The Eucharist is a ‘transformation’ or ‘transition’ engine
Let me tell you about my Muesli. This is what I eat every morning as my ‘break-fast’. I want good quality muesli. When we first came to Montreux, we looked around at the various kinds, and tried some out and then settled on one brand of ‘Bio’ muesli. But then something happened. I heard on the radio that nearly all breakfast cereals are full of sugar! I want to reduce my sugar intake. I wondered ‘should I change my muesli? Should I make my own?’ “Where would I get the ingredients from? There seems to be just so much that is pre-packaged here, I don’t know where I would get oats, and nuts and dried fruit from.
Because the business of breakfast is such an important thing, I want it to be settled. I have already been through the experimental phase and now I want that part of my life to be settled. This anxiety about the muesli comes from being in a state that is neither one thing nor another. It is by definition an ‘up in the air’ state where the person I am is neither one thing nor another. The natural movement of human organisms is toward a kind of equilibrium where things are settled, because the tension created by being neither one thing nor another drives us to a resolution.
But it is a mistake to settle on one brand of muesli too soon, or to assume that once I have settled on a brand of muesli, then that it is for all time. Sometimes companies change their recipe, so that what once was a very healthy recipe, ends up being less so. Sometimes they out their prices up by making the size of the container smaller.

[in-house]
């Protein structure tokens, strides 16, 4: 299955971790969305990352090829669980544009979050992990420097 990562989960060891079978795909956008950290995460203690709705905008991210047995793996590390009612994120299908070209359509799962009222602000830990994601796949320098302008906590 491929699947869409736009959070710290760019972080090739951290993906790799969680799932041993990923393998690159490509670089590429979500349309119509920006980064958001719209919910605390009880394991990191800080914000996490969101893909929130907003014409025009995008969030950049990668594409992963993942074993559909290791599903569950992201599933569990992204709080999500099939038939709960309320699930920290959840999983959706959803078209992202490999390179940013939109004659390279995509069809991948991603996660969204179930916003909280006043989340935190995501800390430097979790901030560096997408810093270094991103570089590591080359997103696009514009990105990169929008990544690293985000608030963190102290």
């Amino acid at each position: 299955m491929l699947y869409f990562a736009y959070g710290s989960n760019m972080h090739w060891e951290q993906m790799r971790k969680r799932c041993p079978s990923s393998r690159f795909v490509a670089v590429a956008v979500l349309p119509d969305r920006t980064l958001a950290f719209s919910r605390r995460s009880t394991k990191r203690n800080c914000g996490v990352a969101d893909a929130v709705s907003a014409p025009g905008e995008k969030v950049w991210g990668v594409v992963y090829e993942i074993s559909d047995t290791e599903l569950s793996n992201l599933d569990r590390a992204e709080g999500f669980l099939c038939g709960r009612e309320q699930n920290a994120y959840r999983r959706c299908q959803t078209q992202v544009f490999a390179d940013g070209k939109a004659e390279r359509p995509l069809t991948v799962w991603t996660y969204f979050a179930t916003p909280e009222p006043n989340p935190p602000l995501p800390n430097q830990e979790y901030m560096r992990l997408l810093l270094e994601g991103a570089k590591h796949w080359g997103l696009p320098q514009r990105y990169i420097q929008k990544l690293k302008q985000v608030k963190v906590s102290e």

Then it is necessary go back into the state of ‘playing’ with options about breakfast, until the right one comes up again. In fact it is this capacity to be ‘up in the air’ which marks healthy people. Much of life is about transition. Starting from the end, we make a final transition from life to death. But before then, we make the transition from being robust people to being frail people. We make the transition from not worrying about our health at all to spending a lot of time on doctors’ appointments. We make the transition from having lots of friends to fewer friends. We make the transition form having a life long partner (or nearly) to being on our own. All of life is about loss and adjustment.
A book that I am reading at the moment calls this ability to live in transition as a ‘negative capability’, and defines a person as being able to live in uncertainty, mystery and doubt’ without reaching too soon for a conclusion.The picture of a healthy person is one who moves through transition trusting the process, and trusting that there is a healthy movement going on.
I am thinking about a caterpillar. Does the caterpillar know that it is going to turn into a beautiful butterfly? I don’t think so. The caterpillar just gives itself to the processes of life flowing through it, and there, one day it dies, to be come neither caterpillar or butterfly (except that we who know call it chrysalis.) But a Chrysalis looks dead. It is ‘being in a state of transition’, being neither one thing nor another.